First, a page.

Burt Williams and Ed Selyem made their first single-vineyard pinot noir in a rented garage in 1985. By the time they sold their company to John and Kathe Dyson in 1998, they had developed a portfolio of coastal pinot noir, focused on the Russian River Valley. In fact, their wines defined the region’s pinot. The Dysons set out to build on the founders’ philosophy—to make all the pinot noirs in exactly the same way, hoping to show off the differences of each vineyard site. Jeff Mangahas, who has made the wine here since 2011, learned those protocols from Bob Cabral, who learned them from Williams: the grapes foot trod in open-top fermenters (stainless-steel dairy vats cut in half, lengthwise); the same strain of local yeast that Williams originally isolated; no pumping, no filtering. Mangahas now works at a modern winery on Westside Road in the Russian River Valley, built on land the Dysons purchased in 2002, including 30 acres where John Dyson began planning an estate vineyard. That vineyard is now coming into full maturity: Those vines produced a layered and complex 2020 with a natural (rather than a natty) feel. Tart blackcap raspberry flavors and spruce-bough scents accent the plush texture, a wine of charm and harmony, sexy and sure of its intentions.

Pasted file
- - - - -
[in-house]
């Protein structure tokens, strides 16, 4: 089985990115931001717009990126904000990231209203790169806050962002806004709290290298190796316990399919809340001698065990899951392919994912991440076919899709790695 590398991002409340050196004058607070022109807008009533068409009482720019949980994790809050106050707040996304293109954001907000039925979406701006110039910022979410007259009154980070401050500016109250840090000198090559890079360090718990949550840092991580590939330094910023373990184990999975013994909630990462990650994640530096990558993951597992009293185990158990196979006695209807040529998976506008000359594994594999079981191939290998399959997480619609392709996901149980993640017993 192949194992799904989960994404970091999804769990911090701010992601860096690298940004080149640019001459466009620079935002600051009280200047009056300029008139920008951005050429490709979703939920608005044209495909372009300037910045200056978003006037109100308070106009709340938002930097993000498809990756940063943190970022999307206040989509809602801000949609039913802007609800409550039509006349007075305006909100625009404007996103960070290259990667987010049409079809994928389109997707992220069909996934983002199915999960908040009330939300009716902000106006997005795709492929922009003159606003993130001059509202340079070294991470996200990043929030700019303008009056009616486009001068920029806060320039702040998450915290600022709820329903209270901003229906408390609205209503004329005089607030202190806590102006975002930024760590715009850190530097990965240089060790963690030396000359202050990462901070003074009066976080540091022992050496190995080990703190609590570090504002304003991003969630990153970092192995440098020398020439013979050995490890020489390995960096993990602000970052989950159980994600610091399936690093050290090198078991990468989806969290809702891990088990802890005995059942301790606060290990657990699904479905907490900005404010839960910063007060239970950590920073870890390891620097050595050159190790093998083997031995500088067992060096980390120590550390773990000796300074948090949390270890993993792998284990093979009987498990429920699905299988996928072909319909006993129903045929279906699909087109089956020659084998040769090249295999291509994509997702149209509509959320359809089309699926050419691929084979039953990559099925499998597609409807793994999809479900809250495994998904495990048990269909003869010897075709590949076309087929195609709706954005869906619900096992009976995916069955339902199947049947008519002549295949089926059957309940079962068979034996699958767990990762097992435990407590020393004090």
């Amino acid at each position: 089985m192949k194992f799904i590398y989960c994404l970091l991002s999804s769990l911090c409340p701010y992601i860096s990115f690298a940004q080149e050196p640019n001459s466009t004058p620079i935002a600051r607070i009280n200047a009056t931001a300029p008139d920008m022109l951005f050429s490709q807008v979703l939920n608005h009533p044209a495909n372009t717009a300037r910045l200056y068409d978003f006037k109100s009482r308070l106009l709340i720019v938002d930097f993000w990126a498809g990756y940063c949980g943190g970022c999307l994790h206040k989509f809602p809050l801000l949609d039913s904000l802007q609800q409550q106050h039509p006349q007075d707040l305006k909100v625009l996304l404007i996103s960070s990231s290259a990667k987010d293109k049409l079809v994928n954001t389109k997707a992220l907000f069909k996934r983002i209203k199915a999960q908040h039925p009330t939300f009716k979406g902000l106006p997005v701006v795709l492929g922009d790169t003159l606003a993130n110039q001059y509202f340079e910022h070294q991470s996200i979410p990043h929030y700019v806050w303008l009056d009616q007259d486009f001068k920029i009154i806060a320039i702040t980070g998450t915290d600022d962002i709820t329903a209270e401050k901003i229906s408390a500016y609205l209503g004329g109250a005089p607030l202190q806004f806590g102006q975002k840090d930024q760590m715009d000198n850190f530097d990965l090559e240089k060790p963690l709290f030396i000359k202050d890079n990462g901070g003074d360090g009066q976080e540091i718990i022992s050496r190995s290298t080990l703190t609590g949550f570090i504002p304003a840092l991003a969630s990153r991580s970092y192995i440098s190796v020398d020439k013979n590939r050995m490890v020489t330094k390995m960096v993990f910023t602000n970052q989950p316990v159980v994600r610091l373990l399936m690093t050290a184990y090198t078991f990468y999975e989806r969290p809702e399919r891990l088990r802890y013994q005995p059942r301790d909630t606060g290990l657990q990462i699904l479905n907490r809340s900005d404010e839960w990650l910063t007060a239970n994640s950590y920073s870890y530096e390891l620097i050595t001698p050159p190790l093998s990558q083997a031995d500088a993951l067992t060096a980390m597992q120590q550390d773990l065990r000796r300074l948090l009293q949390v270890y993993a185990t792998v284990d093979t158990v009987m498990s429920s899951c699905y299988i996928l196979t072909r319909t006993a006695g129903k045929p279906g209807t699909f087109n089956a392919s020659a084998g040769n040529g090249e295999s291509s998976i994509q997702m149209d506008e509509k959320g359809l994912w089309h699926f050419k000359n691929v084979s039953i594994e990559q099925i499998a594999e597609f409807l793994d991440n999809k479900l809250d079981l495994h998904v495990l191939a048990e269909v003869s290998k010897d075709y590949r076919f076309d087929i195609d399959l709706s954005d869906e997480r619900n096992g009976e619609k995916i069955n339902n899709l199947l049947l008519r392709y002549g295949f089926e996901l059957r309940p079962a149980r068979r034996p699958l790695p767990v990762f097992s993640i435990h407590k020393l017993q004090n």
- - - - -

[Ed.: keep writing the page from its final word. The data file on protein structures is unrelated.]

Every week, our editors highlight a wine that intrigued them in our blind panel tastings, expanding on their tasting note in this space. These are entirely editorial choices; there are no paid placements. Subscribers can also access the original tasting note by searching here.
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